What do you hope to learn from the workshop experience?
I am interested in hearing the kinds of projects others are doing, or hearing of their ideas... I get a lot of projects out of listening to the needs, dreams, crazy ideas of faculty.
What specific aspects of on-line games and environments in geoscience education are you interested in discussing with other workshop participants?
Uses of web 2.0 tools; virtual worlds; potential for alternate reality games, complex/serious games, visualization.
Hi Alan, one of the things that strikes me in reading through your varied game-building experiences is how much time/cost it takes to build a good game. Clearly building a game for ones students from scratch is out of the question for most faculty. At the same time faculty have a strong bent toward adjusting their materials to suit their local environment/adversion to just adapting someone else's stuff wholesale.
That points to the need for gaming environments that can be easily customized by individual faculty. Second Life's focus on 'creating stuff and spaces' certainly speaks to this. But there are lots of other games that are more canned.
Have folks seen/experience/expressed faculty resistance/reticence about adopting games because they can't be modified to exactly fit the local curriculum.
Is this an issue?
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I think Alan shows that there is a wide variety of potentially online games to be had and helps us distinguish some vocabulary for our game discussion:
simulation game, simulator, serious game, massively multiplayer game, puzzles, avatar...
edittextuser=1737 post_id=2436 initial_post_id=0 thread_id=817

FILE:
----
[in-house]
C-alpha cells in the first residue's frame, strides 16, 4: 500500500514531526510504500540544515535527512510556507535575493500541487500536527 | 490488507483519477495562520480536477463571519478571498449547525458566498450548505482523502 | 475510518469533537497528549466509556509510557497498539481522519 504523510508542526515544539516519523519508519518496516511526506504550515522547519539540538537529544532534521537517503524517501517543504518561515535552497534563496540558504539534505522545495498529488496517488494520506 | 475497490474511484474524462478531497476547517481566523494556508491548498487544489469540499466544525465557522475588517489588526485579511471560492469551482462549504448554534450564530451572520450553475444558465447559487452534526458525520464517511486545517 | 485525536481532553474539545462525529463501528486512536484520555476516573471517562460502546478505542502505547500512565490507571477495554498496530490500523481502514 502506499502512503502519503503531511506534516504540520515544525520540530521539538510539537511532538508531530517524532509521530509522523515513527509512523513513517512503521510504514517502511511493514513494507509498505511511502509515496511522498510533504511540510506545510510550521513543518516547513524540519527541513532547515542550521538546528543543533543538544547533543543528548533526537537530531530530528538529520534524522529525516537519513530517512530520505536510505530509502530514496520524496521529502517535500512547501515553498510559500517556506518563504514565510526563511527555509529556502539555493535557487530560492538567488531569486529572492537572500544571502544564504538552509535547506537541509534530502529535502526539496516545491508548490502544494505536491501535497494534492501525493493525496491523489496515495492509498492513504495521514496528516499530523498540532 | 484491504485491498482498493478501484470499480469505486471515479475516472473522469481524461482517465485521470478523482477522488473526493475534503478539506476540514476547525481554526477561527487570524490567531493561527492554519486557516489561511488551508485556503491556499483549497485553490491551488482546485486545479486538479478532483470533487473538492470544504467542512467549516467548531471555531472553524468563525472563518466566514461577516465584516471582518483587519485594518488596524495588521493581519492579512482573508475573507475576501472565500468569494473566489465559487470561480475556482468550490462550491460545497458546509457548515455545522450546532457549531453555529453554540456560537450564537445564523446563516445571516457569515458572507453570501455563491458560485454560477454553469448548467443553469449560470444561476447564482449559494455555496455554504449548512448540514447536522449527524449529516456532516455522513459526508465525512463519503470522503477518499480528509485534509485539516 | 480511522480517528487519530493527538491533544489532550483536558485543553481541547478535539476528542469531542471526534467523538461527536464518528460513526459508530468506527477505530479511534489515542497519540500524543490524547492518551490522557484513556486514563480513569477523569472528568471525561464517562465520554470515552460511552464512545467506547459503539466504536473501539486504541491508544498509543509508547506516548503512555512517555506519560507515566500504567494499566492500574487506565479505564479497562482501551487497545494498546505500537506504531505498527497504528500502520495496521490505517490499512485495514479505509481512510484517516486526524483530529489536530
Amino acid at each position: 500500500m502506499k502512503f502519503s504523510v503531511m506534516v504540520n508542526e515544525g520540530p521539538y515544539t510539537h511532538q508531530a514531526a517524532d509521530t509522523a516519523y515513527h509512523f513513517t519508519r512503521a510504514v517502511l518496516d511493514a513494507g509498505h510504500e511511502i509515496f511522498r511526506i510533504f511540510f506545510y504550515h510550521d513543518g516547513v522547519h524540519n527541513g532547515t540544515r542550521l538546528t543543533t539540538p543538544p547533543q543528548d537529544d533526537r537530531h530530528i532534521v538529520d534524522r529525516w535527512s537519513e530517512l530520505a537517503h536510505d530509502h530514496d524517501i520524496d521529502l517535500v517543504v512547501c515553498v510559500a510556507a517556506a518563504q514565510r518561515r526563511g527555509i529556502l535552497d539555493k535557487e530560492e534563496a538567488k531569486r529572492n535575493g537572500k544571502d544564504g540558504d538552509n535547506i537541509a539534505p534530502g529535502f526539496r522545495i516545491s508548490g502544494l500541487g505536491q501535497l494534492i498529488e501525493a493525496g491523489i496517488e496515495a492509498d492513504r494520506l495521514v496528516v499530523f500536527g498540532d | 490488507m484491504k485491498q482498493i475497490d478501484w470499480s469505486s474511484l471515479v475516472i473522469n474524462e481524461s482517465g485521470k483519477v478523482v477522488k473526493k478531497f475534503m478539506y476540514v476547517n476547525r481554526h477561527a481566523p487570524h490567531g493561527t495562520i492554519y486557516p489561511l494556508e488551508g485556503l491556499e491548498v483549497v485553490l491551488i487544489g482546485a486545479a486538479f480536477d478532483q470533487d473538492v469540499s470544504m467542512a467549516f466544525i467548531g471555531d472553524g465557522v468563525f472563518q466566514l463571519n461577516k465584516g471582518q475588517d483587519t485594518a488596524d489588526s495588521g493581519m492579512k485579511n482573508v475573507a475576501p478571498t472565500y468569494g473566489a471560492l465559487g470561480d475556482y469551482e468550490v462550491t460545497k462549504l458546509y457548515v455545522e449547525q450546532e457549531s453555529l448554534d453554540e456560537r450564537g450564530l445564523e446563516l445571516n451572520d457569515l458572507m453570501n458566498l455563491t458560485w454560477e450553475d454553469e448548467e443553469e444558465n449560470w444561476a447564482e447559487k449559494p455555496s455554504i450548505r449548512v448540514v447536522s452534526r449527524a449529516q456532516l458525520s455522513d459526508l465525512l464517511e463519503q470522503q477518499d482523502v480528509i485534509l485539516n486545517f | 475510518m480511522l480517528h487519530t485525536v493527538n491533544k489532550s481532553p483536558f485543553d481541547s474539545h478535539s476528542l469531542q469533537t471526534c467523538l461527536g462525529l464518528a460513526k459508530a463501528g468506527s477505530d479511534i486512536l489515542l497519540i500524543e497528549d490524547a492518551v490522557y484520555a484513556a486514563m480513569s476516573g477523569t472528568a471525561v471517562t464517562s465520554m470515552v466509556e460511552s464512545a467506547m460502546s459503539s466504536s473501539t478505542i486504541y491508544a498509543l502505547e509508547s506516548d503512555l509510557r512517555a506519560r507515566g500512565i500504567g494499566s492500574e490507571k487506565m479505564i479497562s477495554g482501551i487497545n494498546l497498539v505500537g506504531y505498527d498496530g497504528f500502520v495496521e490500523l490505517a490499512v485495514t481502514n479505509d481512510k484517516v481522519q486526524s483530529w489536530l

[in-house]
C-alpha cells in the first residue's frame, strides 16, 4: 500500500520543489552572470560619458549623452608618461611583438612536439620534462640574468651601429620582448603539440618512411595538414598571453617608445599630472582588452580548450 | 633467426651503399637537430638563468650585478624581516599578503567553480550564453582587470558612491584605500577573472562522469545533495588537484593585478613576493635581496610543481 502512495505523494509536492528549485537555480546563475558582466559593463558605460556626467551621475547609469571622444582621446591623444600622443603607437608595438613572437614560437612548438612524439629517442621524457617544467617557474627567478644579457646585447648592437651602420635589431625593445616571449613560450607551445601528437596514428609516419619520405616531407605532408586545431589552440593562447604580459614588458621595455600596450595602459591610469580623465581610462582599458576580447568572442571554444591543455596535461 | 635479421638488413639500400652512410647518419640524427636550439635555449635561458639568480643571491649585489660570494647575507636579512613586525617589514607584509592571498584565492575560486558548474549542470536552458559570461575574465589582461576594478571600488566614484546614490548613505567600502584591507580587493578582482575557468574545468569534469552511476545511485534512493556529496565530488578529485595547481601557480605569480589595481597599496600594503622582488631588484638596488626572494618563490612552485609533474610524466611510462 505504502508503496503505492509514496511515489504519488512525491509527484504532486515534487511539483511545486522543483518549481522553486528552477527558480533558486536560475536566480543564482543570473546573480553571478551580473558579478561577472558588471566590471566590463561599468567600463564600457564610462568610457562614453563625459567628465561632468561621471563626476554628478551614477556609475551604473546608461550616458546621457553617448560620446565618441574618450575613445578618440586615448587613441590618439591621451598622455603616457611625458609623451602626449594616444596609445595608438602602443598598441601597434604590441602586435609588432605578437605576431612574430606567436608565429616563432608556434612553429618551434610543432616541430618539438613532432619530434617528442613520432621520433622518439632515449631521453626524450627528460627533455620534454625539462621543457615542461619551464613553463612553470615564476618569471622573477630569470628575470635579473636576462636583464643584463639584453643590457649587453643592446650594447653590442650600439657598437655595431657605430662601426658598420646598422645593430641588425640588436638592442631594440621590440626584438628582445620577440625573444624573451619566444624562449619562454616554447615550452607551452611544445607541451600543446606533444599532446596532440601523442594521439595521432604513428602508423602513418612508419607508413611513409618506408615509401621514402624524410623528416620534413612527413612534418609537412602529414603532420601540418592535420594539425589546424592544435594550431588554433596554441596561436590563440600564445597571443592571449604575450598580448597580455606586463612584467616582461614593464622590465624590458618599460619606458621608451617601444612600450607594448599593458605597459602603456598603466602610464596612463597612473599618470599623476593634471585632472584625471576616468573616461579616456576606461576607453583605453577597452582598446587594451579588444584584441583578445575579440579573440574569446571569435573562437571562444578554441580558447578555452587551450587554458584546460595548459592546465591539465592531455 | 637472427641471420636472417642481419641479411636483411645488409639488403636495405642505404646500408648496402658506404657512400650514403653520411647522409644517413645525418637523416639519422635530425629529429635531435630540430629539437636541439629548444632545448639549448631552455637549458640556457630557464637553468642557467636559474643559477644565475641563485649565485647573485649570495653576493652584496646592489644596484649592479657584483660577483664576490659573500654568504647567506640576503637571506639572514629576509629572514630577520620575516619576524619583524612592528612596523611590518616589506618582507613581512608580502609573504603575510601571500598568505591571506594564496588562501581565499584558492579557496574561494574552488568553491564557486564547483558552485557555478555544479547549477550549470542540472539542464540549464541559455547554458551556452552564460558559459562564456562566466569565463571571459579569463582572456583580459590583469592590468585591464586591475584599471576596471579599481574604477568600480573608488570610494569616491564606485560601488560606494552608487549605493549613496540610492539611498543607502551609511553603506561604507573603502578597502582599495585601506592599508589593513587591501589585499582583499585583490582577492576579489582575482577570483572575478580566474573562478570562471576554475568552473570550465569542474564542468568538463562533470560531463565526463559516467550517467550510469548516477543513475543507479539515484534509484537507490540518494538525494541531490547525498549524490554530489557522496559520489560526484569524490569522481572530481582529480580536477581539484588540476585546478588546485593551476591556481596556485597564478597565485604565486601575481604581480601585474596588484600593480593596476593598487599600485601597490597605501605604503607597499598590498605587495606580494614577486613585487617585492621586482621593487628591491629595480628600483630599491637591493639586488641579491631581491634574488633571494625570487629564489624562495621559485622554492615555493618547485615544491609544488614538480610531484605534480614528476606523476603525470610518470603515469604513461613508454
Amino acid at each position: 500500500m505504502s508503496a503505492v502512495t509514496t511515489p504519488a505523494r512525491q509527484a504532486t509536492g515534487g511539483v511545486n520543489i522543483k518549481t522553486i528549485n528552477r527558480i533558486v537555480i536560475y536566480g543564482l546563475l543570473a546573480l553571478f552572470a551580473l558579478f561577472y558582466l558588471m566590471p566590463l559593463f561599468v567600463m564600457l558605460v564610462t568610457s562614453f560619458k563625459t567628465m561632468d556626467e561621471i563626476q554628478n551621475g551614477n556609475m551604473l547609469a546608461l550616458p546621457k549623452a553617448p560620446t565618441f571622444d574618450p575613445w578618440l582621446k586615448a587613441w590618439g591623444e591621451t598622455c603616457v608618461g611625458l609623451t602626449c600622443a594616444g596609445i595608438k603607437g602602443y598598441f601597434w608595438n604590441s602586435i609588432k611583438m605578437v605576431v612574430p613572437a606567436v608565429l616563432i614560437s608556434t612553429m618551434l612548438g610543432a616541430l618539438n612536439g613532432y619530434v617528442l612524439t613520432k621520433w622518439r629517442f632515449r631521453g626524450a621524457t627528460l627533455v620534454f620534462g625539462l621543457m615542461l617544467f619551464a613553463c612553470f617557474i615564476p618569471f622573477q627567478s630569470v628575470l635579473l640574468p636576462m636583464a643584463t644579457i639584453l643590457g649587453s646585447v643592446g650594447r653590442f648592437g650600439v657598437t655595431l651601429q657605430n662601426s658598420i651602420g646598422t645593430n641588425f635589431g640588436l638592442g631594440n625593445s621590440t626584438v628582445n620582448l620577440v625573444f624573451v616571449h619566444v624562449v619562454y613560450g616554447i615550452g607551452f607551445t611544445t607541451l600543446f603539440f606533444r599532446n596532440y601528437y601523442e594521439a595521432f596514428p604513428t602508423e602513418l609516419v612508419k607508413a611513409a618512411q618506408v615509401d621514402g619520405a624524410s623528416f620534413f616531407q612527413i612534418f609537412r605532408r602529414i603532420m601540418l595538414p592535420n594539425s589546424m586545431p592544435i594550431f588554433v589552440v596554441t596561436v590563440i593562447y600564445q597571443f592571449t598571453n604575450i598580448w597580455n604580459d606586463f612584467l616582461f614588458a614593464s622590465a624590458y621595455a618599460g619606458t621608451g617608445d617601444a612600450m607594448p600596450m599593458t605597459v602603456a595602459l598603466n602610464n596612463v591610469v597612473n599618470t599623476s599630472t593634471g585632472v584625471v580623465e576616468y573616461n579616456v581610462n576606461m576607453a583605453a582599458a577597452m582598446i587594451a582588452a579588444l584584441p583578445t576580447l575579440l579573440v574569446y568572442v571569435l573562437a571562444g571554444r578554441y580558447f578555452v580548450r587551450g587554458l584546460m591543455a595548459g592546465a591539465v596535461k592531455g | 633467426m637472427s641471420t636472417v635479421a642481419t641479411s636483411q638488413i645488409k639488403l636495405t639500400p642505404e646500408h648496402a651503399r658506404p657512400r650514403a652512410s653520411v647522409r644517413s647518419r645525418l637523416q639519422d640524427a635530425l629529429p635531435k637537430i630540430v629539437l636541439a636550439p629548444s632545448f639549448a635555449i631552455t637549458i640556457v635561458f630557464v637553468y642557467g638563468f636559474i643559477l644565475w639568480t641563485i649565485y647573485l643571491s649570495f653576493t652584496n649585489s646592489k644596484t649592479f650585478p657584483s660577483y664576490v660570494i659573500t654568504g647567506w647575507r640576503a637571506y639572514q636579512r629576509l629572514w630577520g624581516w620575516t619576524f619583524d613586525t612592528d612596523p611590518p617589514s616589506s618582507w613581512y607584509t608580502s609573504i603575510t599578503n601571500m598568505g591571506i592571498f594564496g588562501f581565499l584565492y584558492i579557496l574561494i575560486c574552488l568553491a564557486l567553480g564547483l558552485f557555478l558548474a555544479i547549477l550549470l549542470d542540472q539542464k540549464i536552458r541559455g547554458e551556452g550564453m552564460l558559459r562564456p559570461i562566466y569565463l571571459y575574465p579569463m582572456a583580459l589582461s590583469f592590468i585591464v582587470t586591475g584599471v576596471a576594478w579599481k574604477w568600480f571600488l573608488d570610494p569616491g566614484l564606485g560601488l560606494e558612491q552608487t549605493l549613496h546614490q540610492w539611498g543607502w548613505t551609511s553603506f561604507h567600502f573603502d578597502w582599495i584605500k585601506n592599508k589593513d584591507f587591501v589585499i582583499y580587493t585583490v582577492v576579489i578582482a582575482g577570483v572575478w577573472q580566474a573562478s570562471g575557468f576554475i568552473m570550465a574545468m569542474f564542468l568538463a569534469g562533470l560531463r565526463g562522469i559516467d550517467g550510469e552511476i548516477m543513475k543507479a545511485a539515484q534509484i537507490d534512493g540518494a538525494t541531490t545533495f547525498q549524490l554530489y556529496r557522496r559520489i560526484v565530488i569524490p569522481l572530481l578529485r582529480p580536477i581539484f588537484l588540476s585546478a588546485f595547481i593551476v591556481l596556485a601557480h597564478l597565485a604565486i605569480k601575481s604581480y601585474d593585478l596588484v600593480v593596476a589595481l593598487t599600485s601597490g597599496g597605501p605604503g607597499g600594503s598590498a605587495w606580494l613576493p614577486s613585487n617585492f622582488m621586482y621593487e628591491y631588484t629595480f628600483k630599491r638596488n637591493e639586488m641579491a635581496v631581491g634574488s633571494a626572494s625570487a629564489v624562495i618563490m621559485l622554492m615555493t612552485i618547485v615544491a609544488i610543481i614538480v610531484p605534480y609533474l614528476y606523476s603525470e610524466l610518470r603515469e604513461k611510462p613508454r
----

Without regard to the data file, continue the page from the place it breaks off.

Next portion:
I really like the diversity of Alan's projects. I can learn a lot from his examples.
How do you deal with the issue of learning something vs doing work for "a grade" ? I encourage group learning, but i always worry about how to award credit. Maybe those should not be a worry ? Sam
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Alan- you've built a lot of these! What can you say about the essential ingredients needed to make an educational game that works?
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Following up on Sean's comment,
In academia one of the successful models I've seen for development of software is where a faculty member and a staff member (usually on soft money, i.e. grants) with computer abilities collaborate to develop educational software. The faculty member has good (grandiose?) ideas but little time; the staff member often has educational yearnings not satisfied by the gruntwork of grantwork and is happy to do this sort of thing 'on the side.' Now that NSF actually asks for "broader impacts" in proposals, this sort of on-the-side work needn't be as illicit and covert as it once was.
For those not lucky enough to have grant money and staff, the holy grail of easily adaptable software that would allow faculty to create software easily would be great.
When I was a post-doc at Columbia a decade ago, I worked with a local college professor (Sam Borenstein) who used the software Neuron from Asymetrix Corporation to do pretty sophisticated simulations in a short amount of time. I've lost touch with Sam and his links don't work anymore, but I thought I'd see if anyone else had heard of this software.